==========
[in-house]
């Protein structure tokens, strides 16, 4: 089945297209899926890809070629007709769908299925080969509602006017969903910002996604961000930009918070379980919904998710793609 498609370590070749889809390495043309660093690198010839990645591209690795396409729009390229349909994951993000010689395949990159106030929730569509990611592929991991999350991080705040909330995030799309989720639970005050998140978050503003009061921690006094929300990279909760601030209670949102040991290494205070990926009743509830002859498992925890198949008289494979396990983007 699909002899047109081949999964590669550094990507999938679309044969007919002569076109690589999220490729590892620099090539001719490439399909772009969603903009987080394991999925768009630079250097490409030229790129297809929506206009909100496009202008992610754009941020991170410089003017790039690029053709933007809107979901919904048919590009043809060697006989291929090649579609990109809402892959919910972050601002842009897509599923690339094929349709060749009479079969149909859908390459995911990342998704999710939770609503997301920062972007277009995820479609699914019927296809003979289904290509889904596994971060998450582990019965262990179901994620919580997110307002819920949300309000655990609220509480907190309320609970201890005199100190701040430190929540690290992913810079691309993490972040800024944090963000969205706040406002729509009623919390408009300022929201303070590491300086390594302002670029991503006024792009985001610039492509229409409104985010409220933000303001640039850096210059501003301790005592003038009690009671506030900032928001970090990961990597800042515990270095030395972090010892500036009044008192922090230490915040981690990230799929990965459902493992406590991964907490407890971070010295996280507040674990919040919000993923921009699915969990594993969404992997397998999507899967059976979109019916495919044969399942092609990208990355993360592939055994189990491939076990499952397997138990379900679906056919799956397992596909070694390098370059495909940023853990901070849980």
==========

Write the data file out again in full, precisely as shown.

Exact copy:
[in-house]
């Protein structure tokens, strides 16, 4: 089945297209899926890809070629007709769908299925080969509602006017969903910002996604961000930009918070379980919904998710793609 498609370590070749889809390495043309660093690198010839990645591209690795396409729009390229349909994951993000010689395949990159106030929730569509990611592929991991999350991080705040909330995030799309989720639970005050998140978050503003009061921690006094929300990279909760601030209670949102040991290494205070990926009743509830002859498992925890198949008289494979396990983007 699909002899047109081949999964590669550094990507999938679309044969007919002569076109690589999220490729590892620099090539001719490439399909772009969603903009987080394991999925768009630079250097490409030229790129297809929506206009909100496009202008992610754009941020991170410089003017790039690029053709933007809107979901919904048919590009043809060697006989291929090649579609990109809402892959919910972050601002842009897509599923690339094929349709060749009479079969149909859908390459995911990342998704999710939770609503997301920062972007277009995820479609699914019927296809003979289904290509889904596994971060998450582990019965262990179901994620919580997110307002819920949300309000655990609220509480907190309320609970201890005199100190701040430190929540690290992913810079691309993490972040800024944090963000969205706040406002729509009623919390408009300022929201303070590491300086390594302002670029991503006024792009985001610039492509229409409104985010409220933000303001640039850096210059501003301790005592003038009690009671506030900032928001970090990961990597800042515990270095030395972090010892500036009044008192922090230490915040981690990230799929990965459902493992406590991964907490407890971070010295996280507040674990919040919000993923921009699915969990594993969404992997397998999507899967059976979109019916495919044969399942092609990208990355993360592939055994189990491939076990499952397997138990379900679906056919799956397992596909070694390098370059495909940023853990901070849980």